The story about an unreasonable landlord who wanted to let out part of his property to a tenant has gone viral. The person in question had made a list of 31 rules that the tenant would have to comply with, or face eviction.
It is all good and well to have rules in place, particularly when sharing a property, but stating at what times the tenant may shower and insisting that the lessee may not eat or keep pork on the premises do seem a little over the top.
The rules also stated that the tenant could only have visitors twice a month and that the guests would have to remain in the rented area. Any other place, including the kitchen, was off limits. The landlord also made it abundantly clear that the tenant only rented the room and was therefore banned from sitting in the lounge. Any ideas of relaxing in the kitchen were quickly squashed as rule number nine stated that the landlord regarded that area as his personal living space. As such, the tenant could eat there but was not permitted to linger. In the landlord's words, "you must eat, wash up and then go back to room."(sic) Any hopes of taking a relaxing shower were also dashed as the rules indicated that showering was limited to a 15 minute session, and that at prescribed times of the day.
On the eating note, the tenant had only 30 minutes in which to prepare food. To combat cooking smells, the rules demanded that the doors had to remain open during the cooking process. Again in the landlord’s words, "doors must be opened whilst cooking if doors are not open then a charge will be added to your rent for new wallpaper."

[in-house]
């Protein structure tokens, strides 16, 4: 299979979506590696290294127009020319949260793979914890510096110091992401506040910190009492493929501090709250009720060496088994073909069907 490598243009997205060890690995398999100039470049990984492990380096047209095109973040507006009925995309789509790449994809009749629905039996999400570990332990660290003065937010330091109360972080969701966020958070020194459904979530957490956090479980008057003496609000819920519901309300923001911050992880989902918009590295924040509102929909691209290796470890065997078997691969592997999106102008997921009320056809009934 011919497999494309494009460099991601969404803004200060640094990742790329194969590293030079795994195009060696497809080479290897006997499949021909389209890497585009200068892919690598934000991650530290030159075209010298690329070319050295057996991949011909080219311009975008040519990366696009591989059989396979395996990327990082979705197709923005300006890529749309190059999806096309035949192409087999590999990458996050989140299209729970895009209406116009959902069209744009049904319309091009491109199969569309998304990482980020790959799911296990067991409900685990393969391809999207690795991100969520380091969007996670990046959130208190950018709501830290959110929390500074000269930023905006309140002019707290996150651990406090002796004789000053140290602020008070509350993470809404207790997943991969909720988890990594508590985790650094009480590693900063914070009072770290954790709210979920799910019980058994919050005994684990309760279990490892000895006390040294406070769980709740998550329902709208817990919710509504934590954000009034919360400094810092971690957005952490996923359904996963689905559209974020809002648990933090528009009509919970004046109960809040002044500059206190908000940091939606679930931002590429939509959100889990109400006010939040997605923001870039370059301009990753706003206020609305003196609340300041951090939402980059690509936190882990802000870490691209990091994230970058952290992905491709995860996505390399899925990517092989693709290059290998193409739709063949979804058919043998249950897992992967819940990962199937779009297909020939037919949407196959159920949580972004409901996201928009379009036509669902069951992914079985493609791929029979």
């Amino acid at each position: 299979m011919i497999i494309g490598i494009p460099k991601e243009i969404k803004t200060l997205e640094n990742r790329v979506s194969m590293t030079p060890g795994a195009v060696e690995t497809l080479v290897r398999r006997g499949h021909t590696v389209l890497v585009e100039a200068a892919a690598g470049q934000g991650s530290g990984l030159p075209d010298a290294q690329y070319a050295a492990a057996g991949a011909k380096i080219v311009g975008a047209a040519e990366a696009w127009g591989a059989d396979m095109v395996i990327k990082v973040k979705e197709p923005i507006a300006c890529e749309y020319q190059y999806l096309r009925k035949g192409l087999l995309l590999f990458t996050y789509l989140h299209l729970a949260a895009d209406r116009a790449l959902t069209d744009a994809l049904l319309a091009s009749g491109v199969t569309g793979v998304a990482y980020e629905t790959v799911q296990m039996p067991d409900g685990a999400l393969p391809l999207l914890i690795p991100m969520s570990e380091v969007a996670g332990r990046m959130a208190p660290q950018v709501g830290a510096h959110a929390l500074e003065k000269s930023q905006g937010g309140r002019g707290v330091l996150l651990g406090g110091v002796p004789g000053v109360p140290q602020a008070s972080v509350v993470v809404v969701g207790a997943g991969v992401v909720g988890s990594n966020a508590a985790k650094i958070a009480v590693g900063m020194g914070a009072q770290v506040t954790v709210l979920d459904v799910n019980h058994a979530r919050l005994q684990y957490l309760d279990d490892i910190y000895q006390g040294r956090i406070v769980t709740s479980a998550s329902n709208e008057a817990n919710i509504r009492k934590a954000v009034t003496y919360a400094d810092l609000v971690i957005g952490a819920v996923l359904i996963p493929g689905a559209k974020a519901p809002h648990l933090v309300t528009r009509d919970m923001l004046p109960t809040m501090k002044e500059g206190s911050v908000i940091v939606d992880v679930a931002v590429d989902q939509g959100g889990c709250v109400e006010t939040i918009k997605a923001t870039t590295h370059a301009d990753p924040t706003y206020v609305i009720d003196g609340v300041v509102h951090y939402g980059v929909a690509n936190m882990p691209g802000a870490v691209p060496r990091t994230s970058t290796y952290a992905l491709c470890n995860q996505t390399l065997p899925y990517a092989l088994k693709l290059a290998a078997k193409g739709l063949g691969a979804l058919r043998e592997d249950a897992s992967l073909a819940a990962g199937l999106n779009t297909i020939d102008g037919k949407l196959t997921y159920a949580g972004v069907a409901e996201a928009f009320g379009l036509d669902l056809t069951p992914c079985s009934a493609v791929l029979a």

One assumes that the landlord in question had trouble finding a suitable tenant. Obviously some sort of control freak, his rules were more suited to a prison camp than a home. It may be an extreme example, but unfortunately there are landlords who view -and treat - their tenants with disdain and make their lives miserable by imposing ridiculous rules or by making unreasonable demands.
Perhaps the time has come for tenants to vet their landlords before moving in. Of course there are two sides to every story, but if a landlord has a history of refusing to repay deposits or acting unreasonably in other ways, it may be advisable for tenants to carrying on searching for the right property with the right landlord.
Unreasonable landlords can make a tenant’s life unbearable and the decision to rent property from this type of person often proves to be an expensive exercise. Fair wear and tear is a legally recognised form of deterioration which occurs without the tenant being responsible and is generally accepted by most landlords as a fact of life. Unfortunately, there are landlords who assume that the tenant is responsible for everything and will not hesitate to deduct monies from the deposit to cover the repair or maintenance work required. In other words, the tenant is going to be penalised, regardless of how well he looks after the property.
Tenants should learn to ask questions before signing on the dotted line. If the property is being leased through an agent, ask about the landlord. Try to find out how often the property has been rented out and if it seems as if there have been a disproportionate number of tenants who have called the property home in a relative short period of time, ask why.
Inspect the property thoroughly before moving in, and make sure you check all the fittings carefully. There are unscrupulous landlords who make a habit of installing cheap fittings and then making the tenant pay when they break. The same goes for the wall coverings. Ask what sort of paint has been used and whether it is washable. Make certain that the landlord understands the law and respects your privacy. Landlords may not conduct inspections or enter the property without notifying the tenant beforehand.